Italy seizes from Airbnb $836M in alleged unpaid taxes

Biz says it's just following EU rules instead

Italy's finance police, the Guardia di Finanzia, has seized $836 million (€779 million) from Airbnb that the plod claims is unpaid tax.

"Airbnb Ireland has been in active discussions with the Italian tax agency since June 2023 to resolve this matter," the short-term rental biz said in a statement.

"We are surprised and disappointed at the action announced by the Italian public prosecutor on Monday. We are confident that we have acted in full compliance with the law and intend to exercise our rights with respect to this issue."

The measure was reportedly ordered by investigating judge Angela Minerva based on the conclusion of a tax audit performed by the Guardia di Finanzia. That audit determined Airbnb failed to withhold 21 percent of landlord rental income on short-term rental payments totaling over €3.7 billion ($3.97 billion) between 2017 and 2021 meant for payment to the country's tax authorities.

Monies due go back to 2017 - the year Italy introduced a law requiring short-term rental platforms withhold both host income tax and occupancy tax.

Airbnb challenged the rule in December 2022 in Italian and EU courts. The court mostly ruled in Italy's favor – that the EU member states could pass such laws to withhold tax, but the court said the obligation to appoint a tax representative is contrary to EU laws.

Airbnb is based in Ireland and has a subsidiary in Italy.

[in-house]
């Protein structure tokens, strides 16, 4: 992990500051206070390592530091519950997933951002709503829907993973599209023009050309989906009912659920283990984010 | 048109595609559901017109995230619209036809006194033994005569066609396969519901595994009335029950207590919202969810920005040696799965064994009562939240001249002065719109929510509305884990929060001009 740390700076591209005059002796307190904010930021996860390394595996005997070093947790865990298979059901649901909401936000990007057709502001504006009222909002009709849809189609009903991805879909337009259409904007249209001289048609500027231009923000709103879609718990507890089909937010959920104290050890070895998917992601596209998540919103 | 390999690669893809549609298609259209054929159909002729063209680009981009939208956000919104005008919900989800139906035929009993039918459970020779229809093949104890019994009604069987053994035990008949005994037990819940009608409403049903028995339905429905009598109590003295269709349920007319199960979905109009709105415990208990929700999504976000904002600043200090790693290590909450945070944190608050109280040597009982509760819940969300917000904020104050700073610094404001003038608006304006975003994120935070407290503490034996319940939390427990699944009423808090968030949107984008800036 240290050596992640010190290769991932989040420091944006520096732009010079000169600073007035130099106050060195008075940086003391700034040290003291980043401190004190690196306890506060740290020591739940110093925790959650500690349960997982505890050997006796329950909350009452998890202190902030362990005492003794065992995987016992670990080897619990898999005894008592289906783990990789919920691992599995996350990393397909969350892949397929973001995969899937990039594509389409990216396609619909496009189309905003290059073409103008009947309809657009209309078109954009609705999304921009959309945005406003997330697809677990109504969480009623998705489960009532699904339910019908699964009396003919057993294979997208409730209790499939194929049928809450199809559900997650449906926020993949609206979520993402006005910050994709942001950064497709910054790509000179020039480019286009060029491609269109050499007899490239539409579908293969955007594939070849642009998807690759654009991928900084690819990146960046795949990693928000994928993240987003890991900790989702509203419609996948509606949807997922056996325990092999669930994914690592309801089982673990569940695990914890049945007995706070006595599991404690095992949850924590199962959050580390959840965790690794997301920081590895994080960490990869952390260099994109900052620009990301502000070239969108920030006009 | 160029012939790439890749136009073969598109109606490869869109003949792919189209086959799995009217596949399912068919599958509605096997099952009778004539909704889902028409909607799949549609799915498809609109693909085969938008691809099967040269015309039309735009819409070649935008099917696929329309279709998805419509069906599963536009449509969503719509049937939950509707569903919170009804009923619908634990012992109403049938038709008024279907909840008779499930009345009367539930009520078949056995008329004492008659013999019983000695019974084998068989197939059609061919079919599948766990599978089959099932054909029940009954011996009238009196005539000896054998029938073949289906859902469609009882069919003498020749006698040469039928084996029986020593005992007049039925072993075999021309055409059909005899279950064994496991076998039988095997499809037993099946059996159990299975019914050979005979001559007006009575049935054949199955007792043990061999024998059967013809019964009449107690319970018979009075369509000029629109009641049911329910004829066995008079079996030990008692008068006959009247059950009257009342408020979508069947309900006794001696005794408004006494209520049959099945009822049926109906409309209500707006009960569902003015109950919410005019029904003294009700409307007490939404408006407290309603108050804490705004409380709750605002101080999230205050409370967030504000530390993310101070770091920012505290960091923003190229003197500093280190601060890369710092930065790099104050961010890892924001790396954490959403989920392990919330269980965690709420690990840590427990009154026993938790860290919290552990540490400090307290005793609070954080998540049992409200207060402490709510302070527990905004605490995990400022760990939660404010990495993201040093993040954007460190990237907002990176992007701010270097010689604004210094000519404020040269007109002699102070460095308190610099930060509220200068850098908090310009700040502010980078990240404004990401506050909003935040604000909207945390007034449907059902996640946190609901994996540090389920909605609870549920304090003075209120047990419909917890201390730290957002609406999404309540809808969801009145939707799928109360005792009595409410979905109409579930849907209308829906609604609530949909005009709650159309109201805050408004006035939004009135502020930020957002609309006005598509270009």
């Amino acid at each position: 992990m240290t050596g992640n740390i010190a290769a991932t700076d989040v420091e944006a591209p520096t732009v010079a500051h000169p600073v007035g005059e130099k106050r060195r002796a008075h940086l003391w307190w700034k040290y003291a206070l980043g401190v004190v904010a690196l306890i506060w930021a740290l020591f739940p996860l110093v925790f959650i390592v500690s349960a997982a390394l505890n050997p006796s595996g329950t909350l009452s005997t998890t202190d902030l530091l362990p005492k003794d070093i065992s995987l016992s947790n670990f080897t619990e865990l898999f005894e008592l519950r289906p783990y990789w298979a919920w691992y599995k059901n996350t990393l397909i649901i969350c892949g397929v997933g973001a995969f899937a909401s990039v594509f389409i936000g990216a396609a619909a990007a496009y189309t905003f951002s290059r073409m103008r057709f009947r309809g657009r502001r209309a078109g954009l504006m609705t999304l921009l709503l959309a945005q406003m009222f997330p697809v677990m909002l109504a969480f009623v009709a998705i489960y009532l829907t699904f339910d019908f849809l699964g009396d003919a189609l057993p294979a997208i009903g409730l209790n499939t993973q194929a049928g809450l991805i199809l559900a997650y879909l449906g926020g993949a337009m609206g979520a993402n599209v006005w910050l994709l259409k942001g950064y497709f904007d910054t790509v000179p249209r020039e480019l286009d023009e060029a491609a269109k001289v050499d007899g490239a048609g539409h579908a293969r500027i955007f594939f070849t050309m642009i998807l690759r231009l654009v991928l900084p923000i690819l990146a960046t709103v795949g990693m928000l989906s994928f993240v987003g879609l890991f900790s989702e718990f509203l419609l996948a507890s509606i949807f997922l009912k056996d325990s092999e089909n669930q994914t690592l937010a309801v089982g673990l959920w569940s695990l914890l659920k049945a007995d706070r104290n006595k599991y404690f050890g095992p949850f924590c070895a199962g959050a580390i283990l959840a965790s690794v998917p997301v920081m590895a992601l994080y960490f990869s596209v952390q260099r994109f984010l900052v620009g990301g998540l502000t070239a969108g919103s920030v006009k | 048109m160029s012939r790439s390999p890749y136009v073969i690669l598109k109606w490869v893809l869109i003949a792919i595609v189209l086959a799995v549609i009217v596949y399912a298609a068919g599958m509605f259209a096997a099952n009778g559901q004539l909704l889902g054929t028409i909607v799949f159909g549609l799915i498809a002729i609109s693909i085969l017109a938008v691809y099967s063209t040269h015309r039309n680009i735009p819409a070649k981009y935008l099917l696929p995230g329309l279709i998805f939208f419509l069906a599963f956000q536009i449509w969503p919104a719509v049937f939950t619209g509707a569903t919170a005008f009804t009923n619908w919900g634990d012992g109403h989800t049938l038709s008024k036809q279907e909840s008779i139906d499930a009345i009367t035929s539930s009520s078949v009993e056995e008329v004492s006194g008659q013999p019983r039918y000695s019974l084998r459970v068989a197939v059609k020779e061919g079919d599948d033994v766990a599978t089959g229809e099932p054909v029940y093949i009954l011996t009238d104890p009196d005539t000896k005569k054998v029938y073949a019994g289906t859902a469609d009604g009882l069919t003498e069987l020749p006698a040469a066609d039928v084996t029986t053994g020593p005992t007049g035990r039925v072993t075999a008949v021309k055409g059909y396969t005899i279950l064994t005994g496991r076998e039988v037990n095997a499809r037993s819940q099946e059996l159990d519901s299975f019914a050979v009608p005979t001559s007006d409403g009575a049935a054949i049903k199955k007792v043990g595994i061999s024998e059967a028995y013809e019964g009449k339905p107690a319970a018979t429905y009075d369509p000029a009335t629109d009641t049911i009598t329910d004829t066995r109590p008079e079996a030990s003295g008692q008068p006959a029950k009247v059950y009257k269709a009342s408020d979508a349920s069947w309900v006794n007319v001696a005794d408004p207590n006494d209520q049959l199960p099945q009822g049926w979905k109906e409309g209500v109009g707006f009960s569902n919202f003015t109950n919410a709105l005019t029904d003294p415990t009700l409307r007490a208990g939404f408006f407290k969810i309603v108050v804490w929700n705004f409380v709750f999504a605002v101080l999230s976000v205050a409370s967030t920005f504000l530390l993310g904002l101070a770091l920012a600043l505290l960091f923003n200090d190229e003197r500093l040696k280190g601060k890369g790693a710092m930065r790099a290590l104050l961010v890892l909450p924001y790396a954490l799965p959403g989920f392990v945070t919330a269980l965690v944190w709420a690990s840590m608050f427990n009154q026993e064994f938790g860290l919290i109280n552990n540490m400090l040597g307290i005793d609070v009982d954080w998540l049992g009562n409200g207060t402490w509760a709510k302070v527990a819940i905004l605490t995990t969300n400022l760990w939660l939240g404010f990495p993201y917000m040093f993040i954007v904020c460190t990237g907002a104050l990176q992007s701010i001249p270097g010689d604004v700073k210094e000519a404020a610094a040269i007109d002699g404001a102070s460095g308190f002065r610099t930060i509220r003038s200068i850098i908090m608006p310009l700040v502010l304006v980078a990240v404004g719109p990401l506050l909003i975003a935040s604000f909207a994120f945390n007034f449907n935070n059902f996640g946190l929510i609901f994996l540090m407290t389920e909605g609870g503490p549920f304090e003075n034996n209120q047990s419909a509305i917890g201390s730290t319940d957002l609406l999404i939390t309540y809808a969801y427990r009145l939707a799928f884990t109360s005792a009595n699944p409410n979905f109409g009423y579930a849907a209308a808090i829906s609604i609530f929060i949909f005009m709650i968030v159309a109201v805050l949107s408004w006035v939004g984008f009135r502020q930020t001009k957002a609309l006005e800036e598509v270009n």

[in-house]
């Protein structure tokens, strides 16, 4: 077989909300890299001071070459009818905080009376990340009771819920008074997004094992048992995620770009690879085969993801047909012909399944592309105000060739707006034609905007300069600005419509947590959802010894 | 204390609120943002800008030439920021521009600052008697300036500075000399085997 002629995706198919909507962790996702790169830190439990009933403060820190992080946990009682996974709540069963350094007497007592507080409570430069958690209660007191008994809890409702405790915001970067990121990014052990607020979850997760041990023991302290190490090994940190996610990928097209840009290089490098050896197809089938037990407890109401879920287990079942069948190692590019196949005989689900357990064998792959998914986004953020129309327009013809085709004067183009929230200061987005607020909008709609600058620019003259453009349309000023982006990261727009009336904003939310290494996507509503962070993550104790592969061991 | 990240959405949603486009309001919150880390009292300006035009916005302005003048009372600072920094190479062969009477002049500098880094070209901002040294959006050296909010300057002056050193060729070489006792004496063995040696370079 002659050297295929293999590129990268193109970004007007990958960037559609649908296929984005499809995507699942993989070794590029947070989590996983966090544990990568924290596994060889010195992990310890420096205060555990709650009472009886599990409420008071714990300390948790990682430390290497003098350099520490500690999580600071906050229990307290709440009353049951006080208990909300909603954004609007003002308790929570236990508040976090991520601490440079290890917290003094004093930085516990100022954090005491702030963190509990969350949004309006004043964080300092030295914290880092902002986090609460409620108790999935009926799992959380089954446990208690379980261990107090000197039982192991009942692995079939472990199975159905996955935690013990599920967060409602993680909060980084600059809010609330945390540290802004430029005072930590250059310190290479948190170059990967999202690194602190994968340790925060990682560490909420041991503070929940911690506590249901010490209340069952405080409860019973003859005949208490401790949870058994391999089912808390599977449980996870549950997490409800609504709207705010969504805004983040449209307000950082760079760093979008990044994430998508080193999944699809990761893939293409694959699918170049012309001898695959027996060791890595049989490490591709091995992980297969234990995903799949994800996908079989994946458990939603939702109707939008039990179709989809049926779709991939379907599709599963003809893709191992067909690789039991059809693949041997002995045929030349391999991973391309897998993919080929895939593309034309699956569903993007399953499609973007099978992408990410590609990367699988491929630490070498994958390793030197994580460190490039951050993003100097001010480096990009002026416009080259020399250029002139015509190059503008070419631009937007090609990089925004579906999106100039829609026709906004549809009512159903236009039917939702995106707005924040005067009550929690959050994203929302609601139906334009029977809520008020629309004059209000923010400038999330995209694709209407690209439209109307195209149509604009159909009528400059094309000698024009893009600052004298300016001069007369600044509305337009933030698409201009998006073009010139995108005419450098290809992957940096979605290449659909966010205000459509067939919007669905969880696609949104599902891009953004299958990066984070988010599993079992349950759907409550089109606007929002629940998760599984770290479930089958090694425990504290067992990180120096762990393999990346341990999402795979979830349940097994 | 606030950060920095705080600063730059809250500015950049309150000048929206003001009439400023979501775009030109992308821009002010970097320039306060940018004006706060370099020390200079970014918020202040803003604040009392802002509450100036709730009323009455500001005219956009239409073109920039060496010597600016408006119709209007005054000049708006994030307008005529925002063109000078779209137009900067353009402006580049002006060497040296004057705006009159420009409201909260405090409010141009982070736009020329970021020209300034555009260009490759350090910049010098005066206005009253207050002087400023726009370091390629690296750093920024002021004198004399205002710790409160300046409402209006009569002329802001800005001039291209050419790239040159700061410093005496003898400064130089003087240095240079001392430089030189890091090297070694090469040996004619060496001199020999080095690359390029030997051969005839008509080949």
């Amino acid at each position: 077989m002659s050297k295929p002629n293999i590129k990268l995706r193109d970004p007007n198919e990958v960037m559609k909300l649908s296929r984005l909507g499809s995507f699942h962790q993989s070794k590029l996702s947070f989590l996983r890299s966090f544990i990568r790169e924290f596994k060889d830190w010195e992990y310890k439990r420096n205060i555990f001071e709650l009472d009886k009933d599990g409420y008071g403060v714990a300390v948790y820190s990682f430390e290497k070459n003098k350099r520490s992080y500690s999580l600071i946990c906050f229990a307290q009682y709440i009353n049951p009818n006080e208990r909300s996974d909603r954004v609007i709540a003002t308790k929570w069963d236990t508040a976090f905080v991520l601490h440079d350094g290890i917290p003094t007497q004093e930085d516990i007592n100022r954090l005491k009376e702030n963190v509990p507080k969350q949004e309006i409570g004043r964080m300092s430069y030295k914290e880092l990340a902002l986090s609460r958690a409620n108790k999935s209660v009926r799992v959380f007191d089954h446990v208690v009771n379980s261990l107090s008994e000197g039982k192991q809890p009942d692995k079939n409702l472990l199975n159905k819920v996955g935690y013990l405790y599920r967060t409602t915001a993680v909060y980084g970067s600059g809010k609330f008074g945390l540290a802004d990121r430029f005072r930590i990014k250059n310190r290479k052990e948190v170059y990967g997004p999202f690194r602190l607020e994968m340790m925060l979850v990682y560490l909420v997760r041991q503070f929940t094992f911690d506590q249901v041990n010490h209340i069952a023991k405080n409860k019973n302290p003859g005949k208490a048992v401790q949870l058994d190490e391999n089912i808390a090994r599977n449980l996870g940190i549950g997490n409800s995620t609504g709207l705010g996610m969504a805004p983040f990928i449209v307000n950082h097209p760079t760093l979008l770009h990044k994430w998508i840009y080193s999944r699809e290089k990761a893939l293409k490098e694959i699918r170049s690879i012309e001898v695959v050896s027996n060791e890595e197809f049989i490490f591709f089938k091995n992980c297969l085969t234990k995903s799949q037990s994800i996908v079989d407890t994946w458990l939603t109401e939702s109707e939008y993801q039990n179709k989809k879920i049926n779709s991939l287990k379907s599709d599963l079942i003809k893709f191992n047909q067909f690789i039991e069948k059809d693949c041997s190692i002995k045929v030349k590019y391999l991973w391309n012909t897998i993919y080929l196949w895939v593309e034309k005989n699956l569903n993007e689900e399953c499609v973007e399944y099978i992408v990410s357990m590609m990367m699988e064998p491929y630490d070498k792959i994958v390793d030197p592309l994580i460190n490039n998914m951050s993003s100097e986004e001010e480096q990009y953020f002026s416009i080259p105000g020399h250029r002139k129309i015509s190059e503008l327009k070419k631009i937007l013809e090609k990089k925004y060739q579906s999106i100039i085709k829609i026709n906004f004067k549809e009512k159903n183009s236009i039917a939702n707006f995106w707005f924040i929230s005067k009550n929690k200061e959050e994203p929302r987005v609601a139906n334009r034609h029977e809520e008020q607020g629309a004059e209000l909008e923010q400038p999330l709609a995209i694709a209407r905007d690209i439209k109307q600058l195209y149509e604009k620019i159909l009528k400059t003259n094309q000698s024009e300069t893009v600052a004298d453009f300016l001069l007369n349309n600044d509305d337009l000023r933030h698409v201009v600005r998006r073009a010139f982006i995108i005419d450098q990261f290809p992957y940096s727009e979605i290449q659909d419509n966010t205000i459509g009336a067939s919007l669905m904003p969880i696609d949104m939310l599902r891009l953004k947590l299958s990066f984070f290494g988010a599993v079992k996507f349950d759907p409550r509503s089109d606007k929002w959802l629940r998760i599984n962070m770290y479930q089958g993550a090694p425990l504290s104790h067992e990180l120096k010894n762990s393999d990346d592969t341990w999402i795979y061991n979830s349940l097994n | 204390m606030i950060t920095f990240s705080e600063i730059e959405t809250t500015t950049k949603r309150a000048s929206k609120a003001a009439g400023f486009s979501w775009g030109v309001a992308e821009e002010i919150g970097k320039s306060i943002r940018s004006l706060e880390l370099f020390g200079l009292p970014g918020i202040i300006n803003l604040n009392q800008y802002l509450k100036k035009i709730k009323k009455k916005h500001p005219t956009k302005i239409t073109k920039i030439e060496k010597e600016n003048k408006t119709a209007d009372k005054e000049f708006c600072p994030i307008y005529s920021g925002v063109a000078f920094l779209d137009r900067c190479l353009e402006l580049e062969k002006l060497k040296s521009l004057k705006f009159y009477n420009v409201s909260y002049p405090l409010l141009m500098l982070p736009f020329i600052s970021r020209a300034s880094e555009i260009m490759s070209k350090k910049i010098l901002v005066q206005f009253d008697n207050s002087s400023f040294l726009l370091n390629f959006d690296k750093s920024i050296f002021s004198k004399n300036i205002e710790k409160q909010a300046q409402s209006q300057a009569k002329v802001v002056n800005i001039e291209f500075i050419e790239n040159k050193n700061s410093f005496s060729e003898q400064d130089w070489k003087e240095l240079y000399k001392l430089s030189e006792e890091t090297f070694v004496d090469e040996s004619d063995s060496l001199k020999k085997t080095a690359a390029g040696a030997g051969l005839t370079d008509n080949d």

The company told local media it is not subject to the Italian tax legislation as it follows EU-wide DAC7 tax framework. It told international media it would continue fighting in court.

"For years now Airbnb has taken the deliberate corporate option" of not complying with Italian legislation on the payment of tax on short-term rentals "with the main aim of not risking the loss of market shares in favor of competition," asserted Judge Minerva (as auto translated from Italian.)

According to Judge Minerva, Airbnb allegedly evaluated four different strategies for dealing with Italian tax regulators. Those strategies, according to the judge's filing allegedly included defending its position and managing years of tax litigation; abandoning online payments – an option that would lead to a decrease in revenues; compliance but with voluntary adherence from the hosts; and lastly, full compliance even though it would cause an increase in listing prices and loss of market share.

According to the judge, however, the tax audit determined that Airbnb should have collected taxes on behalf of most Airbnb hosts, with exemptions made for stays longer than 30 days, landlords with a VAT number, or hosts with more than four rentals during the year 2021.

Italy's ruling party has reportedly said it wants to introduce a national identification code for short term rentals as it cracks down on landlords skipping out on taxes from the income.

Italy is not the only place seeking to manage the perceived nuisance of Airbnb. Dallas, Barcelona, San Francisco, Seattle London, Paris, Singapore, New York City, Vancouver and Tokyo are some of the cities that have placed restrictions on short term rentals. ®

More about


Send us news

Other stories you might like